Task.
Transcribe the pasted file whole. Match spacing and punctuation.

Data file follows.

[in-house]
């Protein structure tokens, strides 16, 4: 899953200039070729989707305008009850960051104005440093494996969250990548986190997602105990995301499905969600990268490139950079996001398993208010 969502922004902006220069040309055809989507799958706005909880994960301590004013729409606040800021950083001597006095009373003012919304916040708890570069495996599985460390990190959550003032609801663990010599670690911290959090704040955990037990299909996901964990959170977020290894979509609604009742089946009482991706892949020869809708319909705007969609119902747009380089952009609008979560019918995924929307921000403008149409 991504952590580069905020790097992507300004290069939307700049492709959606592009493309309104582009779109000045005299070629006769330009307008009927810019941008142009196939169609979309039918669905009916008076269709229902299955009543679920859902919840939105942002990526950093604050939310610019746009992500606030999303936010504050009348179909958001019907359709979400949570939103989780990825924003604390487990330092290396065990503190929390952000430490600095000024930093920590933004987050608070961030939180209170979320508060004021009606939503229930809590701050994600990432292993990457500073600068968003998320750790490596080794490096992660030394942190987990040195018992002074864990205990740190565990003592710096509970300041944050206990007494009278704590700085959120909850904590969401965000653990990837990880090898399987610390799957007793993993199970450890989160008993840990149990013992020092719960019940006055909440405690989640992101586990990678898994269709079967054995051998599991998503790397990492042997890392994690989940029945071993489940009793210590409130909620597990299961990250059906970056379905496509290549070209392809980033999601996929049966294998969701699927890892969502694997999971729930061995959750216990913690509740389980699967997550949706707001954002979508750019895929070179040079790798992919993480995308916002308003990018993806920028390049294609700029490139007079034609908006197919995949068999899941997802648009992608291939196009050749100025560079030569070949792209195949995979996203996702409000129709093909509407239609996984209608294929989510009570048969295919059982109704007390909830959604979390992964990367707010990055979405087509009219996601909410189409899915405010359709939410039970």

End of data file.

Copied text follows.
[in-house]
């Protein structure tokens, strides 16, 4: 899953200039070729989707305008009850960051104005440093494996969250990548986190997602105990995301499905969600990268490139950079996001398993208010 969502922004902006220069040309055809989507799958706005909880994960301590004013729409606040800021950083001597006095009373003012919304916040708890570069495996599985460390990190959550003032609801663990010599670690911290959090704040955990037990299909996901964990959170977020290894979509609604009742089946009482991706892949020869809708319909705007969609119902747009380089952009609008979560019918995924929307921000403008149409 991504952590580069905020790097992507300004290069939307700049492709959606592009493309309104582009779109000045005299070629006769330009307008009927810019941008142009196939169609979309039918669905009916008076269709229902299955009543679920859902919840939105942002990526950093604050939310610019746009992500606030999303936010504050009348179909958001019907359709979400949570939103989780990825924003604390487990330092290396065990503190929390952000430490600095000024930093920590933004987050608070961030939180209170979320508060004021009606939503229930809590701050994600990432292993990457500073600068968003998320750790490596080794490096992660030394942190987990040195018992002074864990205990740190565990003592710096509970300041944050206990007494009278704590700085959120909850904590969401965000653990990837990880090898399987610390799957007793993993199970450890989160008993840990149990013992020092719960019940006055909440405690989640992101586990990678898994269709079967054995051998599991998503790397990492042997890392994690989940029945071993489940009793210590409130909620597990299961990250059906970056379905496509290549070209392809980033999601996929049966294998969701699927890892969502694997999971729930061995959750216990913690509740389980699967997550949706707001954002979508750019895929070179040079790798992919993480995308916002308003990018993806920028390049294609700029490139007079034609908006197919995949068999899941997802648009992608291939196009050749100025560079030569070949792209195949995979996203996702409000129709093909509407239609996984209608294929989510009570048969295919059982109704007390909830959604979390992964990367707010990055979405087509009219996601909410189409899915405010359709939410039970």